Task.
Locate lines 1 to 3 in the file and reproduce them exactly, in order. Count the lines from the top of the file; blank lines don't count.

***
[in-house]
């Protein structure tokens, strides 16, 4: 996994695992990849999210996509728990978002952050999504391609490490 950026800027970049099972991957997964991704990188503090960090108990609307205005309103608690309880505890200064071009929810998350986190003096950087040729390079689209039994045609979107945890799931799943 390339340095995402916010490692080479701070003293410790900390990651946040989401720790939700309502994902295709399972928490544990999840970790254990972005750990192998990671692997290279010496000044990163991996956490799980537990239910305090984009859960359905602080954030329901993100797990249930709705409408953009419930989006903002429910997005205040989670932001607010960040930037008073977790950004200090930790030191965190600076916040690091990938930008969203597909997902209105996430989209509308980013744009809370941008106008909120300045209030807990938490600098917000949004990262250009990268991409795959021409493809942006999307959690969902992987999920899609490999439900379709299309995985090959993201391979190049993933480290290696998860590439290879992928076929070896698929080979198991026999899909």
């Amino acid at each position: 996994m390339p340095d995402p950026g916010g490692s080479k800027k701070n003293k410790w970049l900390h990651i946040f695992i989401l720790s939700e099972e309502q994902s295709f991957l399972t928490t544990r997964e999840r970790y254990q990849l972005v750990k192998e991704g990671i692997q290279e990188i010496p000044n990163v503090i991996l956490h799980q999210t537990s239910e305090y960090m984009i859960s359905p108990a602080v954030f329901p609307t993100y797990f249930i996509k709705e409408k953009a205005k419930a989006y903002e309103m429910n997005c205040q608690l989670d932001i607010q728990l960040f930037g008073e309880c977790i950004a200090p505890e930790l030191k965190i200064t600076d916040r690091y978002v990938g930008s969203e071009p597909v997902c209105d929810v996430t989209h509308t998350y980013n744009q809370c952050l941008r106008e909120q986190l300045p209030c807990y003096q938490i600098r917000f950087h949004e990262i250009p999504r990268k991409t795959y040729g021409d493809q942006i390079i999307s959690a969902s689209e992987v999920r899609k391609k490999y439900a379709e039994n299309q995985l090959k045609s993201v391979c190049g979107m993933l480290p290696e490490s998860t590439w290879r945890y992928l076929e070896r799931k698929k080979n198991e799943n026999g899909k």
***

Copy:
[in-house]
């Protein structure tokens, strides 16, 4: 996994695992990849999210996509728990978002952050999504391609490490 950026800027970049099972991957997964991704990188503090960090108990609307205005309103608690309880505890200064071009929810998350986190003096950087040729390079689209039994045609979107945890799931799943 390339340095995402916010490692080479701070003293410790900390990651946040989401720790939700309502994902295709399972928490544990999840970790254990972005750990192998990671692997290279010496000044990163991996956490799980537990239910305090984009859960359905602080954030329901993100797990249930709705409408953009419930989006903002429910997005205040989670932001607010960040930037008073977790950004200090930790030191965190600076916040690091990938930008969203597909997902209105996430989209509308980013744009809370941008106008909120300045209030807990938490600098917000949004990262250009990268991409795959021409493809942006999307959690969902992987999920899609490999439900379709299309995985090959993201391979190049993933480290290696998860590439290879992928076929070896698929080979198991026999899909």
């Amino acid at each position: 996994m390339p340095d995402p950026g916010g490692s080479k800027k701070n003293k410790w970049l900390h990651i946040f695992i989401l720790s939700e099972e309502q994902s295709f991957l399972t928490t544990r997964e999840r970790y254990q990849l972005v750990k192998e991704g990671i692997q290279e990188i010496p000044n990163v503090i991996l956490h799980q999210t537990s239910e305090y960090m984009i859960s359905p108990a602080v954030f329901p609307t993100y797990f249930i996509k709705e409408k953009a205005k419930a989006y903002e309103m429910n997005c205040q608690l989670d932001i607010q728990l960040f930037g008073e309880c977790i950004a200090p505890e930790l030191k965190i200064t600076d916040r690091y978002v990938g930008s969203e071009p597909v997902c209105d929810v996430t989209h509308t998350y980013n744009q809370c952050l941008r106008e909120q986190l300045p209030c807990y003096q938490i600098r917000f950087h949004e990262i250009p999504r990268k991409t795959y040729g021409d493809q942006i390079i999307s959690a969902s689209e992987v999920r899609k391609k490999y439900a379709e039994n299309q995985l090959k045609s993201v391979c190049g979107m993933l480290p290696e490490s998860t590439w290879r945890y992928l076929e070896r799931k698929k080979n198991e799943n026999g899909k």